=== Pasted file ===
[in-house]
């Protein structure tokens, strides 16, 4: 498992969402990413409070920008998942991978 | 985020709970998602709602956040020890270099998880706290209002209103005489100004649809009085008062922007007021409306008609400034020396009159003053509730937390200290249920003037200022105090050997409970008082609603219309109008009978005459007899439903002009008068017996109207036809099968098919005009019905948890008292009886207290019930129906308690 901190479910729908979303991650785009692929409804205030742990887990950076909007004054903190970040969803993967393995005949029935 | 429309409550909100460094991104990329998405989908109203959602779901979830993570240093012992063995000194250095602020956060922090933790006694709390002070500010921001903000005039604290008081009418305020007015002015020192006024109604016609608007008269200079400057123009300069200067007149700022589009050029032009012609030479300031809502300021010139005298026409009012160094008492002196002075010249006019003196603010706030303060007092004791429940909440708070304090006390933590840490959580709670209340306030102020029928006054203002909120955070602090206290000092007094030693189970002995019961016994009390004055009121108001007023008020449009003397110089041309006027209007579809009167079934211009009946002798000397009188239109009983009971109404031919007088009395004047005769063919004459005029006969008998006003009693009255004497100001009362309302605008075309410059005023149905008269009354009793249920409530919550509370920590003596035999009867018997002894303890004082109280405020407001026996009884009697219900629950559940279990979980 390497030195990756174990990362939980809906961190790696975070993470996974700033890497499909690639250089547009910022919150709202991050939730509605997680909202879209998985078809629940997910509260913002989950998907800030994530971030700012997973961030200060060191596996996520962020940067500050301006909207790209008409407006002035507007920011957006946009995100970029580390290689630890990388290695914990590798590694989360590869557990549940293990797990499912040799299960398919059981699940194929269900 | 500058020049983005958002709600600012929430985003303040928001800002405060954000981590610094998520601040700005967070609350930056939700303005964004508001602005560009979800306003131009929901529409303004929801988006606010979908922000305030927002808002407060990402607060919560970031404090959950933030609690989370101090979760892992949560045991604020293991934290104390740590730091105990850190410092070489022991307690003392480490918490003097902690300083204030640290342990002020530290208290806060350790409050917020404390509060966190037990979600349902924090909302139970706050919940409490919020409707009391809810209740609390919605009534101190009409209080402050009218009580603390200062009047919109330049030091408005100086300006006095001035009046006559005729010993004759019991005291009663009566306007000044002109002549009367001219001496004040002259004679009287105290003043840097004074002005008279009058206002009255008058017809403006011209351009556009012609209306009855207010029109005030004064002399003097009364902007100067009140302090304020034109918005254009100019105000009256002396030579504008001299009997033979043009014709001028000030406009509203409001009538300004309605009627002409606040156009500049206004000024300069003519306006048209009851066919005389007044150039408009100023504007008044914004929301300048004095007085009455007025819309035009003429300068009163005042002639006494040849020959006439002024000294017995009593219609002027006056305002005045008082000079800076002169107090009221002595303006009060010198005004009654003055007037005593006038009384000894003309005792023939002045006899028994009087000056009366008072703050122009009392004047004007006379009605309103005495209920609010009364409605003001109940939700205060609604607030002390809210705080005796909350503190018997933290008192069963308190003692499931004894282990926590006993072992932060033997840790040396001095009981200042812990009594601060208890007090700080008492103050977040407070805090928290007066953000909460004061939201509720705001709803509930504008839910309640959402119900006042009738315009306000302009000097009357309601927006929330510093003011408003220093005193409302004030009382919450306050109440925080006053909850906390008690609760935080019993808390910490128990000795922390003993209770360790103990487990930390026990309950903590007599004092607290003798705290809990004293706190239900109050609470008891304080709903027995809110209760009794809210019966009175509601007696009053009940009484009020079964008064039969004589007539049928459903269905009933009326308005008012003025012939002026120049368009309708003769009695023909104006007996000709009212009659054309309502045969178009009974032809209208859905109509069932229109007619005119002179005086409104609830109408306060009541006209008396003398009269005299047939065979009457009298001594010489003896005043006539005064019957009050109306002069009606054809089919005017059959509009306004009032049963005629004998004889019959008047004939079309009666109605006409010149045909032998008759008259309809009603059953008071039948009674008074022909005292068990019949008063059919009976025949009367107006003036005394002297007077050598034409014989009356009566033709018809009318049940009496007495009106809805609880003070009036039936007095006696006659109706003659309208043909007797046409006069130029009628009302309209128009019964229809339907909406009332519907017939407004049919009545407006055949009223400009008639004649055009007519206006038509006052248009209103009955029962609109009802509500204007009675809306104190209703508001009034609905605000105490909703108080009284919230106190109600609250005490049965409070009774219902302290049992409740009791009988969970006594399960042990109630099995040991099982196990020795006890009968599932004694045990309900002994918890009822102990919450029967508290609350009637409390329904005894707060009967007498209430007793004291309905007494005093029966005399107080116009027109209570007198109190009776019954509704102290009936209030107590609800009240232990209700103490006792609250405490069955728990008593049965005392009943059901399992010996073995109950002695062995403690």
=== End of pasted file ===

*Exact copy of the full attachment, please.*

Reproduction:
[in-house]
């Protein structure tokens, strides 16, 4: 498992969402990413409070920008998942991978 | 985020709970998602709602956040020890270099998880706290209002209103005489100004649809009085008062922007007021409306008609400034020396009159003053509730937390200290249920003037200022105090050997409970008082609603219309109008009978005459007899439903002009008068017996109207036809099968098919005009019905948890008292009886207290019930129906308690 901190479910729908979303991650785009692929409804205030742990887990950076909007004054903190970040969803993967393995005949029935 | 429309409550909100460094991104990329998405989908109203959602779901979830993570240093012992063995000194250095602020956060922090933790006694709390002070500010921001903000005039604290008081009418305020007015002015020192006024109604016609608007008269200079400057123009300069200067007149700022589009050029032009012609030479300031809502300021010139005298026409009012160094008492002196002075010249006019003196603010706030303060007092004791429940909440708070304090006390933590840490959580709670209340306030102020029928006054203002909120955070602090206290000092007094030693189970002995019961016994009390004055009121108001007023008020449009003397110089041309006027209007579809009167079934211009009946002798000397009188239109009983009971109404031919007088009395004047005769063919004459005029006969008998006003009693009255004497100001009362309302605008075309410059005023149905008269009354009793249920409530919550509370920590003596035999009867018997002894303890004082109280405020407001026996009884009697219900629950559940279990979980 390497030195990756174990990362939980809906961190790696975070993470996974700033890497499909690639250089547009910022919150709202991050939730509605997680909202879209998985078809629940997910509260913002989950998907800030994530971030700012997973961030200060060191596996996520962020940067500050301006909207790209008409407006002035507007920011957006946009995100970029580390290689630890990388290695914990590798590694989360590869557990549940293990797990499912040799299960398919059981699940194929269900 | 500058020049983005958002709600600012929430985003303040928001800002405060954000981590610094998520601040700005967070609350930056939700303005964004508001602005560009979800306003131009929901529409303004929801988006606010979908922000305030927002808002407060990402607060919560970031404090959950933030609690989370101090979760892992949560045991604020293991934290104390740590730091105990850190410092070489022991307690003392480490918490003097902690300083204030640290342990002020530290208290806060350790409050917020404390509060966190037990979600349902924090909302139970706050919940409490919020409707009391809810209740609390919605009534101190009409209080402050009218009580603390200062009047919109330049030091408005100086300006006095001035009046006559005729010993004759019991005291009663009566306007000044002109002549009367001219001496004040002259004679009287105290003043840097004074002005008279009058206002009255008058017809403006011209351009556009012609209306009855207010029109005030004064002399003097009364902007100067009140302090304020034109918005254009100019105000009256002396030579504008001299009997033979043009014709001028000030406009509203409001009538300004309605009627002409606040156009500049206004000024300069003519306006048209009851066919005389007044150039408009100023504007008044914004929301300048004095007085009455007025819309035009003429300068009163005042002639006494040849020959006439002024000294017995009593219609002027006056305002005045008082000079800076002169107090009221002595303006009060010198005004009654003055007037005593006038009384000894003309005792023939002045006899028994009087000056009366008072703050122009009392004047004007006379009605309103005495209920609010009364409605003001109940939700205060609604607030002390809210705080005796909350503190018997933290008192069963308190003692499931004894282990926590006993072992932060033997840790040396001095009981200042812990009594601060208890007090700080008492103050977040407070805090928290007066953000909460004061939201509720705001709803509930504008839910309640959402119900006042009738315009306000302009000097009357309601927006929330510093003011408003220093005193409302004030009382919450306050109440925080006053909850906390008690609760935080019993808390910490128990000795922390003993209770360790103990487990930390026990309950903590007599004092607290003798705290809990004293706190239900109050609470008891304080709903027995809110209760009794809210019966009175509601007696009053009940009484009020079964008064039969004589007539049928459903269905009933009326308005008012003025012939002026120049368009309708003769009695023909104006007996000709009212009659054309309502045969178009009974032809209208859905109509069932229109007619005119002179005086409104609830109408306060009541006209008396003398009269005299047939065979009457009298001594010489003896005043006539005064019957009050109306002069009606054809089919005017059959509009306004009032049963005629004998004889019959008047004939079309009666109605006409010149045909032998008759008259309809009603059953008071039948009674008074022909005292068990019949008063059919009976025949009367107006003036005394002297007077050598034409014989009356009566033709018809009318049940009496007495009106809805609880003070009036039936007095006696006659109706003659309208043909007797046409006069130029009628009302309209128009019964229809339907909406009332519907017939407004049919009545407006055949009223400009008639004649055009007519206006038509006052248009209103009955029962609109009802509500204007009675809306104190209703508001009034609905605000105490909703108080009284919230106190109600609250005490049965409070009774219902302290049992409740009791009988969970006594399960042990109630099995040991099982196990020795006890009968599932004694045990309900002994918890009822102990919450029967508290609350009637409390329904005894707060009967007498209430007793004291309905007494005093029966005399107080116009027109209570007198109190009776019954509704102290009936209030107590609800009240232990209700103490006792609250405490069955728990008593049965005392009943059901399992010996073995109950002695062995403690």